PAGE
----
The Plight of Immigrant Families and Individuals

By Everlyne Biboko

My heart goes out to immigrant population wherever you are. There are so many things you all deal with in this country. In the process of acculturation and inculturation, you all experience loss of cultural values. You end up having great struggles while acquiring new values.

You also experience unemployment while seeking economic stability. Some of you come from well-paying jobs to working jobs that are below your level of education to make a living.

Parenting can be a nightmare. If you come from conservative cultures into a culture that is liberal, you may end up struggling with your children to keep your values as they seek to create their own new values to try to fit in their new community. Some immigrant children end up in the judicial system in the process of finding freedom and a livelihood.

Loneliness is another factor. Some of you come from family systems that define you and your values. You no longer experience family unity because some of your extended family members are in your countries of origin. Whenever you experience loneliness, you can only reach them on social media or phone. There is no longer family unity. Also, the nature of economy demands you to work hard to put food on your table and to pay your bills. Life is so crushing with no time for rest.

Loneliness as a result of the virus. Some families have been alienated from other family members and friends. Churches and other social gatherings have been closed down due to COVID-19. This increases hopelessness and helplessness because there is no social and emotional support.

Apart from other forms of anxiety you already experience, there is so much fear in your lives. There is fear of infection. If infected, the fear of no cure or even death. Some of you have lost jobs because some of your work places have been shut down. This has caused so much fear and anxiety because you are not sure when you will go back to work or whether you will still keep your job.

It’s even much harder for international students who are trying obtain a career. Some of you have academic systems different from the one you are studying in. It’s a struggle to catch up with studies, to cope with culture, and different food. Loneliness is also a stressor to your life. You improvise coping mechanisms when you find out a loved one is back home is sick or may have died. It may be hard to travel back home due to financial problems. You not only feel alienated from your loved ones but there is also the financial strain of paying your tuition, rent, health insurance and other needs.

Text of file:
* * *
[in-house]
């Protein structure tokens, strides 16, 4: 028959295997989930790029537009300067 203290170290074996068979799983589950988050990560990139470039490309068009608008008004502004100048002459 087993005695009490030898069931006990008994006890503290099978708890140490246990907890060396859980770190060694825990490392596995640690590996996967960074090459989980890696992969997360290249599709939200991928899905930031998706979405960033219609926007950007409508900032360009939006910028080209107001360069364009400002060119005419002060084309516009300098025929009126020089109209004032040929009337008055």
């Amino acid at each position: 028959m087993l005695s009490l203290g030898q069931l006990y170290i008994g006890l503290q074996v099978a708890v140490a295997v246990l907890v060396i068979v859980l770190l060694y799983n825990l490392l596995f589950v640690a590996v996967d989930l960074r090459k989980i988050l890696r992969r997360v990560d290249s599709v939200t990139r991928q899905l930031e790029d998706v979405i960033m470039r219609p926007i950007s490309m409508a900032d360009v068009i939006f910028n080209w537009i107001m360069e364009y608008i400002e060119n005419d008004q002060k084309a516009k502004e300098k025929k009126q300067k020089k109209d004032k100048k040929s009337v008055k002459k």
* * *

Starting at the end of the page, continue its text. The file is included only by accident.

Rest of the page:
Friends, you are not alone, I have been there, I am one of you and have experienced such challenges. I have struggled with balancing my cultural values with the new ones I have come across. It’s even more challenging as a parent bringing up children in a culture with different values and expectations. I have and am still experienced loneliness being away from friends and family members. Recently, I have been hit more by the sickness and death of family members overseas. I know how it feels experiencing such things away from your loved ones. For those of you who are students, I know what it means to study and work in a different context. I get your struggles. With the onset of the virus, it’s even more challenging. You are not only struggling with your own loneliness and anxiety, you are even more worried about yourself and loved ones overseas. I get it because I have and am still experiencing this. One encouraging thing is, there are people with unconditional love and talented and caring professionals who are ready and willing to share your story.

There is hope. I would like to invite you to The Fountain Hill Center for counseling. The Center has passionate and caring professionals and interns who help you navigate your struggles. The Fountain Hill Center offers teletherapy (video or phone sessions) along with in-person appointments to support you through these uncertain times. The Fountain Hill Center has sliding scale fees that will meet your needs. You can call the office at 616-456-1178 to schedule an appointment. Reach out and talk to professionals who will walk with you in navigating the uncertainties you may be experiencing.

Everlyne Biboko is a Master’s level intern at The Fountain Hill Center and student at Cornerstone University specializing in trauma. She also graduated from Eden Seminary with a Masters in Theological Studies. She has worked as a hospital chaplain and a psychological counselor. She and her family have appreciated the opportunity to be in the United States but they are looking forward to returning home to Kenya. She will continue working as a counselor and train other counselors about trauma in Kenya.

The Fountain Hill Center

Leave a Comment